Apple's Worldwide Developers Conference (WWDC2012) is now descending upon San Francisco. Chitter-chatter surrounds a newly-unveiled iOS6, more on OS X Mountain Lion, updates to an Apple-grown mapping app (instead of Google's) and Siriit improvements. CEO Tim Cook will preside, and of course, a rumors of a new iPhone are also simmering.
Perhaps catastrophes like the Indiana State Fair and Pukkelpop are causing promoters to err on the side of caution. Accordingly, Electric Daisy Carnival organizers reacted quickly to high winds in Las Vegas on Saturday night. Attendees were initially shuttled into the bleachers at Las Vegas Motor Speedway, and the gates were closed before the entire evening was cancelled. Saturday tickets were accepted for the Sunday night event, in which tamer weather prevailed.
Across the country, Bonnaroo was stuffed with names like Skrillex, Alice Cooper, Phish, Radiohead, Questlove, D'Angelo, GZA, Childish Gambino, Kenny Rogers, Bon Iver, and the Beach Boys. It was also live-streamed on YouTube, just like Coachella before it.
The race for centralized and distributed media management continues. Qualcomm Atheros has just launched its Skifta Engine, usable by device manufacturers to create mobile-based, media distribution solutions for DNLA-enabled devices. We're currently testing Skifta; more ahead.
On the publishing side, the Netherlands-based Fintage House has entered into an investment and strategic partnership with UK-based Rights Agency Limited. Fintage specializes in publishing rights across film, music, and tv, including digital; the combination will widen the collective footprint in neighboring rights.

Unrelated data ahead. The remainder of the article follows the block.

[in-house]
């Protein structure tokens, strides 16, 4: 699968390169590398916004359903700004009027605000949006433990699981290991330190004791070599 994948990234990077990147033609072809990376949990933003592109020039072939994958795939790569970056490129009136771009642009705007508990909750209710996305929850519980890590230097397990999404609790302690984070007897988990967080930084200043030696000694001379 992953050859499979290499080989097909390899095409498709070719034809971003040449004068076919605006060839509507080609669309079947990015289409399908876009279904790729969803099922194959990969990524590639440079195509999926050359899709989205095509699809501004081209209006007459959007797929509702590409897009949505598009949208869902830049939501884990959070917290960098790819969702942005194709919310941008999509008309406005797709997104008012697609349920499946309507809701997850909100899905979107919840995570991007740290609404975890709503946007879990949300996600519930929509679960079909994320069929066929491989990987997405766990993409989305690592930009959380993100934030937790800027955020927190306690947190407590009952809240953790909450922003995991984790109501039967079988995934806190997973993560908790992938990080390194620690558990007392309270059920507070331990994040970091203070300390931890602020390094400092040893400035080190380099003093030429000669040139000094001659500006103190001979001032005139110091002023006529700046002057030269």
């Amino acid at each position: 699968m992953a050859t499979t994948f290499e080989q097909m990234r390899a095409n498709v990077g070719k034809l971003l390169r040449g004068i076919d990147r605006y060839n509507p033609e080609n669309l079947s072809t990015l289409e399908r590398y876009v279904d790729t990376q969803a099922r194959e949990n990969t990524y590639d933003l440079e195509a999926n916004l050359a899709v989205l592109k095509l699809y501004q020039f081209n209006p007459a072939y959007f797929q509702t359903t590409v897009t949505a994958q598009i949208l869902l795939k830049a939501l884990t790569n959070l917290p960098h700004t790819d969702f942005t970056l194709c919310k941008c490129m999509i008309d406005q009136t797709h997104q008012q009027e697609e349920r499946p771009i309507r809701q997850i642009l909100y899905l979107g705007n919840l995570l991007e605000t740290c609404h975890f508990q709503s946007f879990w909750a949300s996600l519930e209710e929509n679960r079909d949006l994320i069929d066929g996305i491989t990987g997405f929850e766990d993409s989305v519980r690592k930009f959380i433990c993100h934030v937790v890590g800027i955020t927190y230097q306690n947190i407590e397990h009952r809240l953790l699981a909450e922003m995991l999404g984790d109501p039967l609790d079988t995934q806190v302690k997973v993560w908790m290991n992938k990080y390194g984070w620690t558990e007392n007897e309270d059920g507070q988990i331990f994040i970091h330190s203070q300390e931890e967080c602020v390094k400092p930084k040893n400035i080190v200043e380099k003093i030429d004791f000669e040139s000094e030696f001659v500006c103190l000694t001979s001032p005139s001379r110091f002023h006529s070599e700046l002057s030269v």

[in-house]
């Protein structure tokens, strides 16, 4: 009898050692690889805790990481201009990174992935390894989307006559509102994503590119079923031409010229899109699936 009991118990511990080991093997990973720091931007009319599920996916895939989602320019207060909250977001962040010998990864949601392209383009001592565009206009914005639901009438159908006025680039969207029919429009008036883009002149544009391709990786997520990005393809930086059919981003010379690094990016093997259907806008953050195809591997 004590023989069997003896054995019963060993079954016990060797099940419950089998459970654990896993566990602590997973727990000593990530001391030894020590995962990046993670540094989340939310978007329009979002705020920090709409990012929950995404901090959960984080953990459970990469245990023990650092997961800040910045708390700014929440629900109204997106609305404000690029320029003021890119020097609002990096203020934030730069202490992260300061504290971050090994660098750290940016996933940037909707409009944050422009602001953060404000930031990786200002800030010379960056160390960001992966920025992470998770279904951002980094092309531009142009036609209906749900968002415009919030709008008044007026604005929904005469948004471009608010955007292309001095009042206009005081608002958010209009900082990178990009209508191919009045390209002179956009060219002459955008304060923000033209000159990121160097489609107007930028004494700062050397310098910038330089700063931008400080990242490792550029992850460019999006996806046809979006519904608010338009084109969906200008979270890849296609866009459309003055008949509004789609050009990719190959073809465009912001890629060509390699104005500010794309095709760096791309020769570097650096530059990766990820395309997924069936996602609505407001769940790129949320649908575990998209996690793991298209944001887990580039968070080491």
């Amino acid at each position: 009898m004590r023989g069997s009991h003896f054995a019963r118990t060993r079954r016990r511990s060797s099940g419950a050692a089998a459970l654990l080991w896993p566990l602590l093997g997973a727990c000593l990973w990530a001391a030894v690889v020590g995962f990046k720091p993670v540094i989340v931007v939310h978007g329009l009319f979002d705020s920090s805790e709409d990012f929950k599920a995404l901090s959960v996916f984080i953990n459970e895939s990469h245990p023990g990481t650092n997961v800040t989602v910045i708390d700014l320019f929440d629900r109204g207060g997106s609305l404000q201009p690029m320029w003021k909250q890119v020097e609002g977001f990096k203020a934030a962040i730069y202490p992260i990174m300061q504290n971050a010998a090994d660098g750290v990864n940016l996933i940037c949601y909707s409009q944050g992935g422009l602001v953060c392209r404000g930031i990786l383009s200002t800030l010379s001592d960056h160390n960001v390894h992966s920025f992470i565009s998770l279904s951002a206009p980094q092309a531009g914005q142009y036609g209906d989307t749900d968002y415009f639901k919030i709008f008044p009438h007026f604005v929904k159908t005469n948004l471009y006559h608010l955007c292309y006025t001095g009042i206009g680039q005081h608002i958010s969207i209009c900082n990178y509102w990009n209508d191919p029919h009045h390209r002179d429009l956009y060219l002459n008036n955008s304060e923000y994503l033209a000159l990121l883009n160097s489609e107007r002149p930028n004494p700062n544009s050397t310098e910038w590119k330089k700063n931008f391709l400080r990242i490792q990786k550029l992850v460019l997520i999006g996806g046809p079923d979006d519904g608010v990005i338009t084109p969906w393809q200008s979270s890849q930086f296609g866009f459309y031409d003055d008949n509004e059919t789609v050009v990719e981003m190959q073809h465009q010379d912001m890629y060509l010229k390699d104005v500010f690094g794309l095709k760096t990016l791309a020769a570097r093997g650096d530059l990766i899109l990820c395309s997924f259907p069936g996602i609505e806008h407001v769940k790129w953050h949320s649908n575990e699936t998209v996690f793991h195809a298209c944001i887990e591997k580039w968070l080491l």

Fanzy, a Facebook-focused, social loyalty rewards engine, now has 20,000 brands using its platform add-on. Sony Music Entertainment is among the bigger names.
Our bad: we misspelled Azealia Banks last week (also, it's pretty easy to misspell 'misspelled' for added embarrassment).
Insert angry major label artist here. The latest is Fiona Apple, whose team is fighting label Epic/Sony to stop meddling in her latest album marketing campaign. Perhaps the irony is obvious, as is the ominipresent present-day dysfunctionality.
Are aliens stealing our music? That's the focus of Listen.com (and ultimately Rhapsody) founder-turned-author Rob Reid, who tongue-in-cheeks the possibility of some seriously, 'Universal' sized piracy. Year Zero hits shelves July 10th.